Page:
New engine for John Deere 8530 maintains powerful reputation
Before tractor manufacturers transitioned to Tier 3 engines, there was speculation in the industry of a power drop. The John Deere 8530 proves the skeptics wrong with a whopping 275 PTO hp.
To meet the more stringent emission standards being adopted around the world, John Deere engineers designed the PowerTech Plus engine. This engine uses the same four-valve technology and common-rail fuel injection as its predecessor. Now, though, it features a 9.0-liter capacity and employs variable geometry turbocharger, external exhaust gas recirculation and speed-controlled Vari-Cool radiator fan.
Thanks to the Intelligent Power Management (IPM) system, the John Deere 8530 is capable of providing a maximum output of 365 engine hp during PTO work at speeds more than 0.06 mph and is activated during transport applications at speeds more than 14.2 mph. These power boosts offer more than an off-and-on feature; they provide a variety of torque curves at half loads and travel speeds. Employing this technology results in a more flexible power delivery.
The figures recorded by the test team support the performance claims from John Deere with a 43% torque rise, 31% constant power and 27% extra power. Measuring PTO output with and without IPM, the test team recorded 28 hp of extra power at rated speed.
It's inevitable that the Tier 3 engines are less fuel efficient, but this tractor does not gorge itself on diesel using 0.370 lb./hp/hr and 0.372 lb./hp/hr.
Standard on the John Deere 8530 is an infinitely variable transmission (IVT) with a 26 mph top transport speed. There is an optional 31 mph top speed at 1,750 rpm. The stepless transmission is easy to master: Select the direction of travel, push the stick forward within the appropriate band, and then step on the foot throttle. The pairing of the PowerTech Plus engine with IVT provides smooth operation and powerful performance.
During the test, the team noticed the John Deere 8530's extra 22.7 hp failed to show up on the drawbar power stats when compared with profi results for the John Deere 8520, which should not have been the case. The cause for this couldn't be pinpointed to the difference in the two transmissions and is unresolved.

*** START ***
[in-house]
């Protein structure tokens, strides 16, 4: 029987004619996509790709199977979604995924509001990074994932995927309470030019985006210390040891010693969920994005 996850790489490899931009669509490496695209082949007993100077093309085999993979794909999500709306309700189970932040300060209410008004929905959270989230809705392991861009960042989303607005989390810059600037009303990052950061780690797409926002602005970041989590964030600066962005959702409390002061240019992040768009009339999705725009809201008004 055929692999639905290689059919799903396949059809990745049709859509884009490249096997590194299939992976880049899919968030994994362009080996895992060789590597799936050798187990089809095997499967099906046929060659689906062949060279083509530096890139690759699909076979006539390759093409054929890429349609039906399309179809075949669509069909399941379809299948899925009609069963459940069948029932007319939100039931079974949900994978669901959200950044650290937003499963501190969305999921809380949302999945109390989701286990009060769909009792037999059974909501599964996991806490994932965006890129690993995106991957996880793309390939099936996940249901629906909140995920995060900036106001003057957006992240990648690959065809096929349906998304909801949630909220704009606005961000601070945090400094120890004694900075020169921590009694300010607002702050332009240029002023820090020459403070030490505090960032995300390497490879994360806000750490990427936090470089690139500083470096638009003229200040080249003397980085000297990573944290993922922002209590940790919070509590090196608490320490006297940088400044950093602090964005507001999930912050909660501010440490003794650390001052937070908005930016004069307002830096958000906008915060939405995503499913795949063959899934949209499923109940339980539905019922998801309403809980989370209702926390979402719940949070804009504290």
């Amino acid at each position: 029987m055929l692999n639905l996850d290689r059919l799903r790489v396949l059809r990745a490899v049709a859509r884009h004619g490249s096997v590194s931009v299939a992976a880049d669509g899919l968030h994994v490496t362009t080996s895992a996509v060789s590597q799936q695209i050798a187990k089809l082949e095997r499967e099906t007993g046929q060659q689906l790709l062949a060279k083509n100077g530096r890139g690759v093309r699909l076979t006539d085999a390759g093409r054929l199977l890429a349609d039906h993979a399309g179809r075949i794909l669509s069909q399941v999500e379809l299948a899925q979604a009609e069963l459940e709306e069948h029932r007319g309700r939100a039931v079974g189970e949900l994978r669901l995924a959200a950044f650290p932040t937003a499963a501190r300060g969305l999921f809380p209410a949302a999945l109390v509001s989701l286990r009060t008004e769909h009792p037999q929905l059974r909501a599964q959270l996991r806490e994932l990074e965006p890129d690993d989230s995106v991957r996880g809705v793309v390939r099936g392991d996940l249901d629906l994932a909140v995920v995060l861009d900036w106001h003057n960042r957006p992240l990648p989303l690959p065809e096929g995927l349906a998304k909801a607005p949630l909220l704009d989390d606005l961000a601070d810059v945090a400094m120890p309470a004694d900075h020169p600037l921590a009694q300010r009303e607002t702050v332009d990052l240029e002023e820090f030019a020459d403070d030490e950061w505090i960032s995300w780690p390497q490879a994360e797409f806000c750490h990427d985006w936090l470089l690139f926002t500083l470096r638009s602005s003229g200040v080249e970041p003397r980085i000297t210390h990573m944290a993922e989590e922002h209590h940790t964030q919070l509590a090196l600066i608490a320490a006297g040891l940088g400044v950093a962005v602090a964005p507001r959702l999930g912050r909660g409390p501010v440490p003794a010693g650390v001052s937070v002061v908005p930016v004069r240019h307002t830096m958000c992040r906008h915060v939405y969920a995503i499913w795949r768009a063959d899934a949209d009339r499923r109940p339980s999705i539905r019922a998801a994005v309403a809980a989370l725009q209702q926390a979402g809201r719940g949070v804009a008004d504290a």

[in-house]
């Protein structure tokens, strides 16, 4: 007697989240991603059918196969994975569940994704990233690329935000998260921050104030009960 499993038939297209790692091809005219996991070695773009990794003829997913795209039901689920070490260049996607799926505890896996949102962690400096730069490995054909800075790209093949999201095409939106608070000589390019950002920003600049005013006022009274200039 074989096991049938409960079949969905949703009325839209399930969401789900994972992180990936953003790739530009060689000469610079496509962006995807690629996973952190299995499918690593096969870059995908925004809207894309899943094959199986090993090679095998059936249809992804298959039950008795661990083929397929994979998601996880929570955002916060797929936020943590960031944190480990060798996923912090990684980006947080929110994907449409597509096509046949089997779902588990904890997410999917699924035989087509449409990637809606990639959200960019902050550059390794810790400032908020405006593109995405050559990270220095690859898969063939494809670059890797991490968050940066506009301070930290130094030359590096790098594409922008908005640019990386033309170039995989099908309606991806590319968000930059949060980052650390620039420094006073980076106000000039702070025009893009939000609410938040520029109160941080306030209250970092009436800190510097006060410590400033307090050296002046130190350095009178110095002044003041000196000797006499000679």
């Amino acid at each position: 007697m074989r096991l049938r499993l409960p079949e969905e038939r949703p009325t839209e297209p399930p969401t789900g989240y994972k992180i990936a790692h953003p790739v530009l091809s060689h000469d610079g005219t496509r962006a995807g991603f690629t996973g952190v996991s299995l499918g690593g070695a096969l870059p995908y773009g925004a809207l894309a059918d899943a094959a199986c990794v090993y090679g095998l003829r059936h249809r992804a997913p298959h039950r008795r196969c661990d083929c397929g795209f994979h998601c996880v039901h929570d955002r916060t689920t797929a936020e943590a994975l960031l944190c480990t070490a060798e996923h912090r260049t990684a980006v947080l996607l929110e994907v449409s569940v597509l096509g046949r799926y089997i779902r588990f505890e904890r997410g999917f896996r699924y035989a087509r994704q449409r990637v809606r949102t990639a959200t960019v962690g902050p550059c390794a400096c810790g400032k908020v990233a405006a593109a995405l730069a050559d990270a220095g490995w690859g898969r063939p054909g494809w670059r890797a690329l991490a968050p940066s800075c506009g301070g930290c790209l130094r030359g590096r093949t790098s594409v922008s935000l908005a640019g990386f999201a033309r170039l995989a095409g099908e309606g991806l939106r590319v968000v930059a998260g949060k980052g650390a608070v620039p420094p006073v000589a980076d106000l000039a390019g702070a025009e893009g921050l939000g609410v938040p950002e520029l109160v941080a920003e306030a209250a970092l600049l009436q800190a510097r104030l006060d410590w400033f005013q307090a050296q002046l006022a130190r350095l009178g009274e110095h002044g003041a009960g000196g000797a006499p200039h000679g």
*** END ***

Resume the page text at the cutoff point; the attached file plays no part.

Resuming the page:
Controlling the IVT is now easier since the fine-tuning dial on the joystick is shielded against accidental adjustment. The only difficulty occurs when using the console-mounted display, which allows the operator to set the PTO speed at low, medium/low, medium/high or high speed. The test team didn't find a major change in engine and transmission operation between the settings.
At the back of the tractor, operators will find two PTO speeds—1,000 rpm and 540 rpm. The Category IV three-point hitch provides 10.69 tons of continuous lift. The optional 60-gal. pump increases output to 66 gal./min. Hydraulic couplers are outfitted with time and flow-control setups. One coupler can not be controlled from outside the cab.
With a 47.24' turning circle (front-wheel drive engaged), this tractor's turning ability ranks well within its size group. The front-wheel-drive engagement features only one disengagement point at 12.7 mph, and the differential lock button is positioned on the floor of the cab. The steering wheel adjustment provides adequate movement up/down and in/out.
All of this power comes in a fairly heavy package. The tractor tips the scale at 28,186 lb., which includes the 2,866-lb. wheel weights that mount inside the wheels. The 19.84 tons of gross vehicle weight results in a payload of 5.7 tons. In North America, this model's ideal weight on the front axle is 35%.
The company designed the tractor to sport a shorter wheel with greater traction and restricted tire height to 6.72'. The test tractor was also outfitted with AutoTrac automatic steering. This will soon be available as a bundle with iTec Pro, which completely automates headland turns using GPS. The test team thought the John Deere 8530 was easier to steer than the 8520.
- December 2008